Rotarians come from all walks of life
Rotary uses a classification system to establish and maintain a vibrant cross-section or representation of the community’s business, vocational and professional interests among members and to develop a pool of resources and expertise to successfully implement service projects. This system is based on the founders’ paradigm of choosing cross-representation of each business, profession, and institution within a community. A classification describes either the principal business or the professional service of the organization that the Rotarian works for or the Rotarian’s own activity within the organization.
The Rotary Club of Haverhill does not maintain a general list of classifications. Due to the ever-changing landscape of professional work, there is no longer a standard list of classifications on file. Classifications aren’t rigid and may reflect the many different types of professions and positions that exist in industries.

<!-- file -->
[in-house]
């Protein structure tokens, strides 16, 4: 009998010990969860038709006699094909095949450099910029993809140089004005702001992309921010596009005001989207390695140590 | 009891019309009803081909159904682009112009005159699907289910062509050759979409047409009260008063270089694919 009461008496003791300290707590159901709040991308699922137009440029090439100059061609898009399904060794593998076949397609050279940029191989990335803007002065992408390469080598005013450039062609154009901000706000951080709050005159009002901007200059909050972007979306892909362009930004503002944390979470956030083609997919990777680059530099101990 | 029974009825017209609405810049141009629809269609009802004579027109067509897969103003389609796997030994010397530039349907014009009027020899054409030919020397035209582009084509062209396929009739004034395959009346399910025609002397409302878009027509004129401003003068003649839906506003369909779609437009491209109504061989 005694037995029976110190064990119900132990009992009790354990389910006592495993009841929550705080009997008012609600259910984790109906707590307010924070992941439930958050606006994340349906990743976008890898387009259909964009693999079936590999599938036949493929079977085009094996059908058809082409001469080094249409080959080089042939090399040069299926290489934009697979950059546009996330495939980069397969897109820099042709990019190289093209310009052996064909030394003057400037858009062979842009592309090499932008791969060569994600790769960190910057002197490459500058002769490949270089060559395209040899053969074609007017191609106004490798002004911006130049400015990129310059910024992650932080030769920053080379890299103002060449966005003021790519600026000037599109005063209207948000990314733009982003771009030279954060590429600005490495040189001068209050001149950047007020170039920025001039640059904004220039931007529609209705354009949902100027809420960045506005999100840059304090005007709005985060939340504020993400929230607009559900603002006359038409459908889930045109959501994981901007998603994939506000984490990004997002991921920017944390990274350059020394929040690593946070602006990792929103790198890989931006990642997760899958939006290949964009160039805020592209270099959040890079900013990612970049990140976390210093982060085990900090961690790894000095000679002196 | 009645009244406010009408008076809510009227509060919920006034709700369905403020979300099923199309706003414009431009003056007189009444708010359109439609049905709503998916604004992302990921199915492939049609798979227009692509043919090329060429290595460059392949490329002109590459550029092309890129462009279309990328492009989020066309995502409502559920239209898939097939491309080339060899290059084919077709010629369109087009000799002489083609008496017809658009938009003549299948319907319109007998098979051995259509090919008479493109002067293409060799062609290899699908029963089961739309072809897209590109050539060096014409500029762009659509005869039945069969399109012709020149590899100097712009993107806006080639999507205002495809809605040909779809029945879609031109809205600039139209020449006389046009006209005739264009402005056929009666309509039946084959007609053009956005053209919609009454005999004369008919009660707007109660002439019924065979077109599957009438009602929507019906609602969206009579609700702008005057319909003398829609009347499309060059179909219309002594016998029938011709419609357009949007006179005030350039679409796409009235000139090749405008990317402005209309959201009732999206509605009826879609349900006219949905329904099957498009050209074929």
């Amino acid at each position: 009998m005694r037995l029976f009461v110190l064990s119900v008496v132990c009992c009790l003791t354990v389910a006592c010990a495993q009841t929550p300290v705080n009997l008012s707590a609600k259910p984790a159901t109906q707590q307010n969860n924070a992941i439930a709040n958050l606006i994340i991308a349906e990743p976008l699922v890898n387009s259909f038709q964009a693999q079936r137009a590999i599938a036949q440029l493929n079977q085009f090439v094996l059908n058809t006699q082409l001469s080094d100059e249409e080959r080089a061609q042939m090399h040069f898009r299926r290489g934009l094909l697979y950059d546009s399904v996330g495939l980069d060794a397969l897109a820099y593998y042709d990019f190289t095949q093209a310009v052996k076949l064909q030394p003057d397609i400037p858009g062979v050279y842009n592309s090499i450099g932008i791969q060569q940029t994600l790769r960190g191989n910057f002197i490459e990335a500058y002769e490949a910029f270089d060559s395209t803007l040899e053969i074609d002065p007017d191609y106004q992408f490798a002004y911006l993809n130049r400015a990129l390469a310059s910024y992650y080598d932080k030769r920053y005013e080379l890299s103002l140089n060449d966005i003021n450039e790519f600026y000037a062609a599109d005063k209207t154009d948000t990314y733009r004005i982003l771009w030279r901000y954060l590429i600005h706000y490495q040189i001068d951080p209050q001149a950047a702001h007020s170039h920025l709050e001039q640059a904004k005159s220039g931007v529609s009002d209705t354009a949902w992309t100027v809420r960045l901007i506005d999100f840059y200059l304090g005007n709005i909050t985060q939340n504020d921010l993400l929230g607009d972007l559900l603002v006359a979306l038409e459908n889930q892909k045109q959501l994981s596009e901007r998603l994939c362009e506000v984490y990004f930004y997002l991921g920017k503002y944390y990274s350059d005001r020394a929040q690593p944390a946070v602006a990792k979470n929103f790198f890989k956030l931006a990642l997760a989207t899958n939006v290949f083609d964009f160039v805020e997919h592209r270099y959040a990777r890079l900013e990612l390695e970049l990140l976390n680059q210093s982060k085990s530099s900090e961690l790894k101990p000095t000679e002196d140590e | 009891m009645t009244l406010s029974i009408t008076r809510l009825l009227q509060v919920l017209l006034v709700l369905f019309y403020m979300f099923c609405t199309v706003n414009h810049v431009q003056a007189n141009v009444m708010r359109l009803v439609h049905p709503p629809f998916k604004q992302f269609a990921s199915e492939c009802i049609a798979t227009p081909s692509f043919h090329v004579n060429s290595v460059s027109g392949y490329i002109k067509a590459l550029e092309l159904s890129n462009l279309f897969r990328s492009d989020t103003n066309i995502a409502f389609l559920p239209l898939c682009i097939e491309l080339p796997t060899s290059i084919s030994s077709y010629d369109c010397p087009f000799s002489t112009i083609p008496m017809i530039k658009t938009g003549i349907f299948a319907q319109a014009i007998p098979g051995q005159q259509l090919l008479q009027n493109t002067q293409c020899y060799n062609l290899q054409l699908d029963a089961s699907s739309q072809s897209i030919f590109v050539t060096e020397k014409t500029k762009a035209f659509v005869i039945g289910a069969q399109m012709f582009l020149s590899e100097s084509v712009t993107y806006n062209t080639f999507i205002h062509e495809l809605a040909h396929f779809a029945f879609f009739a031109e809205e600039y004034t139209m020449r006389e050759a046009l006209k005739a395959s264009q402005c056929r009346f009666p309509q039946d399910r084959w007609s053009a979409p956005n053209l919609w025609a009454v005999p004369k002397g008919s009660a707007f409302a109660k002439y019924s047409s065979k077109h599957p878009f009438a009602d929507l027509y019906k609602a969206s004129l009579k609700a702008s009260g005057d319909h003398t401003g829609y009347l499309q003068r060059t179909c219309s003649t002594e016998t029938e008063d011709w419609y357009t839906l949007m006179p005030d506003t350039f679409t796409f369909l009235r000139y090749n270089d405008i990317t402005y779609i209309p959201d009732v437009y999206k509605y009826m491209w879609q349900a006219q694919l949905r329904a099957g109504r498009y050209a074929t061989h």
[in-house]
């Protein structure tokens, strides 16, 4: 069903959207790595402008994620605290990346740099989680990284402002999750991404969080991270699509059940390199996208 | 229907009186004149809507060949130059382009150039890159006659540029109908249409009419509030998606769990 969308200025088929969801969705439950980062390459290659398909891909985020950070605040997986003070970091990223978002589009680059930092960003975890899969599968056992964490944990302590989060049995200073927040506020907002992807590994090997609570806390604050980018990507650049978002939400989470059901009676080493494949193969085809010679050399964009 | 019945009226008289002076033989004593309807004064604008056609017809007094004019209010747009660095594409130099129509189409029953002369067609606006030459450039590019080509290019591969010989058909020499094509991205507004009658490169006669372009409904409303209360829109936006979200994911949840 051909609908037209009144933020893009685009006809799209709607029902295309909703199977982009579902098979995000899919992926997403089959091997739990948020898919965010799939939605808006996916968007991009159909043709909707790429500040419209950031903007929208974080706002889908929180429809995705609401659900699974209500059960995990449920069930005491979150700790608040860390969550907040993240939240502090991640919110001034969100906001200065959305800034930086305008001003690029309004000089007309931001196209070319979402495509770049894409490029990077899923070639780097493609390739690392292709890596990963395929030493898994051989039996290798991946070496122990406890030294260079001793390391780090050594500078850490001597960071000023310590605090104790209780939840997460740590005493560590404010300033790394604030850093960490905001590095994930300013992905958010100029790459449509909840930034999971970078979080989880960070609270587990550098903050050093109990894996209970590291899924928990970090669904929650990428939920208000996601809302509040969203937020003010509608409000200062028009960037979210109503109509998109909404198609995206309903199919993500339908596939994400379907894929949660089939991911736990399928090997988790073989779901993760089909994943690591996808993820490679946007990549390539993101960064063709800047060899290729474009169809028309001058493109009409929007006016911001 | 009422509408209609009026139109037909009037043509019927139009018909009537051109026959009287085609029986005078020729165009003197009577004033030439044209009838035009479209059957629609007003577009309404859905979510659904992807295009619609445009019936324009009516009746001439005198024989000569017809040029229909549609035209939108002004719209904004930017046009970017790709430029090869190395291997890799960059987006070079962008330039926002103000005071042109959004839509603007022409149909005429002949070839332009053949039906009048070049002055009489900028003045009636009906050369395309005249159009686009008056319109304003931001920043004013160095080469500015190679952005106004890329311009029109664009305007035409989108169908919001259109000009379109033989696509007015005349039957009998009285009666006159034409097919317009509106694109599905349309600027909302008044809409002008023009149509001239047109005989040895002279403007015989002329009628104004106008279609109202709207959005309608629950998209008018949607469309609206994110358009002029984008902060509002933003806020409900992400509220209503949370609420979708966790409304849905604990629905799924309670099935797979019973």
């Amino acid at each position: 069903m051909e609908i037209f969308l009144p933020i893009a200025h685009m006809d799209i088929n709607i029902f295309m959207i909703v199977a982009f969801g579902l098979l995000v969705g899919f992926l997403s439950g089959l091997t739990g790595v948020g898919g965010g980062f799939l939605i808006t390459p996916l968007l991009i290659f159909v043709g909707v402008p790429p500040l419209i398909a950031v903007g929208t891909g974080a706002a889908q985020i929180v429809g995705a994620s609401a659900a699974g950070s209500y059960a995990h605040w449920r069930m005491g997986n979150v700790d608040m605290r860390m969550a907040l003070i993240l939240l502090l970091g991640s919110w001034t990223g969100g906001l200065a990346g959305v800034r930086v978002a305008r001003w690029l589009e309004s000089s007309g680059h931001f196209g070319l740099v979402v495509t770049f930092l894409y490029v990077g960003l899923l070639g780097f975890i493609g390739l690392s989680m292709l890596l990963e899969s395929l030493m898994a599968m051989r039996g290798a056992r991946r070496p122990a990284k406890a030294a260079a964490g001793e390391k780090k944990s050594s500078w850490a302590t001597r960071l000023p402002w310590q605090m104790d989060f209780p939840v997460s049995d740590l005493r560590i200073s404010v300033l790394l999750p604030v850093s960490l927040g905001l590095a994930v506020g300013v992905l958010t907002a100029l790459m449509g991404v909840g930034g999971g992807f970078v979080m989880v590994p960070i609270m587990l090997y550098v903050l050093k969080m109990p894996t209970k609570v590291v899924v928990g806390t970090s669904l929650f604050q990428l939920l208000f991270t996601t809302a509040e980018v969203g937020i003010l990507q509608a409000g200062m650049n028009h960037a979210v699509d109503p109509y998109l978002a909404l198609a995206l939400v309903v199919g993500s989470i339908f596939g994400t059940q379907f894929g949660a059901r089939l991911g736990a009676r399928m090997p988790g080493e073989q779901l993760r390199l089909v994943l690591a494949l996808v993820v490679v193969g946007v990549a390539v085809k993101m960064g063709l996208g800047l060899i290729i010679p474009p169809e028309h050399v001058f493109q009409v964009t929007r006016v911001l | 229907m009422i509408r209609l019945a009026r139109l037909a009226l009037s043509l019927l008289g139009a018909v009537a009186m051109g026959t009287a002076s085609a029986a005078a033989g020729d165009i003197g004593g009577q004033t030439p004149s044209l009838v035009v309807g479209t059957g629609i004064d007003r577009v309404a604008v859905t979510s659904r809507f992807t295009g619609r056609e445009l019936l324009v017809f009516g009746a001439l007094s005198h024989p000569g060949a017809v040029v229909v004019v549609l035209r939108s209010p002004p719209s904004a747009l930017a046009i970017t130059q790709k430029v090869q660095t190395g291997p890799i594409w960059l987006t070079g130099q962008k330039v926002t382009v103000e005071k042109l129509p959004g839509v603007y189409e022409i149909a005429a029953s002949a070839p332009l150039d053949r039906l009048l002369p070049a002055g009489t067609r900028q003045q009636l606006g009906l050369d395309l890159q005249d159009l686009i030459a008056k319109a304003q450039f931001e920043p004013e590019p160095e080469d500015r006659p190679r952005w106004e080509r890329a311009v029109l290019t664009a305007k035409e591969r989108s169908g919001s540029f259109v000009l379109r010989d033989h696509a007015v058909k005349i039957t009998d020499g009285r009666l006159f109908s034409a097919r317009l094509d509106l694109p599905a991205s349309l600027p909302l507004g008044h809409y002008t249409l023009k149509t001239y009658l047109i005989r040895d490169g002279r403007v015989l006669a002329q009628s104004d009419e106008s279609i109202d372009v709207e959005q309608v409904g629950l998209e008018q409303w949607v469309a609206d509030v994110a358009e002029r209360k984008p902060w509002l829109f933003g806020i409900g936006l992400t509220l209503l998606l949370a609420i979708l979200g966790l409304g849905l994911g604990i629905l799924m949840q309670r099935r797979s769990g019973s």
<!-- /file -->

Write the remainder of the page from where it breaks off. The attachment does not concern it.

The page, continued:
The club generally will not elect a person to active membership from a classification if the club already has five or more members, or more than 10 percent of the club’s active membership, from that classification.
The classification of a transferring or former member of a club shall not preclude election to active membership even if the election results in club membership temporarily exceeding the classification limits.
Retired persons inducted into active membership use their former profession as their classification, but this is not be counted towards the club’s limit of members in a single classification.